The children just want to breathe

What Montana’s landmark climate case could mean for Idaho

By Soncirey Mitchell
Reader Staff

As fires rage in Idaho’s forests, the smoke hangs so thick sometimes in Sandpoint that its famous views take on a muted, ghostly pallor. Summer vacation, every kid’s dream, has been overshadowed year after year by smoke thick enough to blot out the sun.

When I was in elementary school, we never had to tape our windows shut to keep the air in our house breathable. That all started in high school when the particles of ash falling from hazy August skies brought to mind winter more than the dog days of summer. Now there are children in first grade who have never known anything different.

Kids don’t get to be kids anymore. Now, they’re forced to be protestors and environmental activists, desperately fighting for the right to breathe. The kids have stopped waiting for adults to save them; our government’s inaction has proven what little value it places on their lives.

Montana’s youth — some only 5 years of age — recently won the groundbreaking climate case Held v. Montana, argued before the state’s First Judicial District Court. Young people in other states have tried similar lawsuits, though this is the first to rule in favor of environmental stewardship. 

A generative AI rendering resulting from the prompt, “smoky skies climate change.”

The plaintiffs testified that extreme weather, warming water temperatures and wildfire smoke were threatening their and their families’ livelihoods and mental health.

Children, who should have been playing in the summer sun, had to plead for their futures and then wait for a ruling as the world quite literally burned down around them.

The ironically named Emily Flower, a spokeswoman for the state’s attorney general, released a statement calling the case a “taxpayer-funded publicity stunt.” Despite opposing opinions, the court found that neglecting the children’s mental and physical health would be illegal because Article IX Part IX of Montana’s constitution dictates, “The state and each person shall maintain and improve a clean and healthful environment in Montana for present and future generations.”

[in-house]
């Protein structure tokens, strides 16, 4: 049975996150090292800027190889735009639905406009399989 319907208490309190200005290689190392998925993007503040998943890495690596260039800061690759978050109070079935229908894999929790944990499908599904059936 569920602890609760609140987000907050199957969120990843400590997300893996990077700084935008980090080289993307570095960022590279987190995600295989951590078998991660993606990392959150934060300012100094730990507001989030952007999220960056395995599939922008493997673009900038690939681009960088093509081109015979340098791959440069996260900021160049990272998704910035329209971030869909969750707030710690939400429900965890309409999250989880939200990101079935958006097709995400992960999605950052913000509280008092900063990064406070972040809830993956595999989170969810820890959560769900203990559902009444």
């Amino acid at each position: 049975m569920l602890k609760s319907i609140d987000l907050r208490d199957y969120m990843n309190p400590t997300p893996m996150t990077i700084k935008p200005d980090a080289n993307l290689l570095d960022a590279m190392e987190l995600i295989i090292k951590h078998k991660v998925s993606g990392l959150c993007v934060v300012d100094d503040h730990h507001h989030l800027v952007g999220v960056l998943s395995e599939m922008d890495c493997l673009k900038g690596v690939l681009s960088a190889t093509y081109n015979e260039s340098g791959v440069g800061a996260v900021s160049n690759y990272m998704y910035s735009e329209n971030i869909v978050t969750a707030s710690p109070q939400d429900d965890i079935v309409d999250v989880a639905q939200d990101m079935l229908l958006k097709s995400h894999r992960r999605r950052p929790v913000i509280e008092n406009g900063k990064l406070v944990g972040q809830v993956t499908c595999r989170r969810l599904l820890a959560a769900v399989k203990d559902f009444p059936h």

The ruling will force Montana’s government to take climate change into consideration when making decisions about fossil fuel projects.

It is a monumental victory for Montana’s future generations, but why should it matter in Idaho? The nation isn’t just choking on smoke; a pervasive mentality has spread throughout the country, poisoning people with pseudoscience and antiquated ideologies. Climate change is real. Held v. Montana simply restated what should already be accepted: to deny the ecological damage we’re perpetrating against our planet is to deny our children and grandchildren their futures.

Now that there is precedent for cases seeking to preserve our nation’s natural resources, Idaho has the opportunity to protect our children and way of life. Especially in North Idaho, our communities are inextricably tied to the land. You don’t live in a rural setting for the fast internet or the job opportunities — frankly, we have neither — yet the reason we thrive is because of our natural resources.

While it’s true that the Idaho Constitution does not have the same environmental safeguards as Montana’s, Article I Section XXIII does state that, “The rights to hunt, fish and trap … shall forever be preserved for the people and managed through the laws, rules and proclamations that preserve the future of hunting, fishing and trapping.”

It’s difficult to hunt or trap when the forest is on fire, and fishing in a dead lake won’t feed anyone. There are ways for the case to be argued, should Idahoans take up the cause.

Whether hiking, biking, hunting, fishing or skiing, life is lived outside. The climate is changing rapidly due to human carelessness, and the days when Idahoans could walk out their front doors and into a free and healthy wilderness are coming to an end. There is no Bonner County without our lakes, rivers, mountains or forests. 

Idaho kids shouldn’t have to sacrifice their childhood for the right to grow up in a safe, healthy environment. It is the duty of the parents, grandparents, aunts, uncles and next-door neighbors to keep the world safe for the next generation, and in the process, make it better for ourselves. Next time we’re choked by the fires burning around us, step outside and feel the smoke dry your throat; there are consequences to inaction, but there’s no downside to protecting our shared home.

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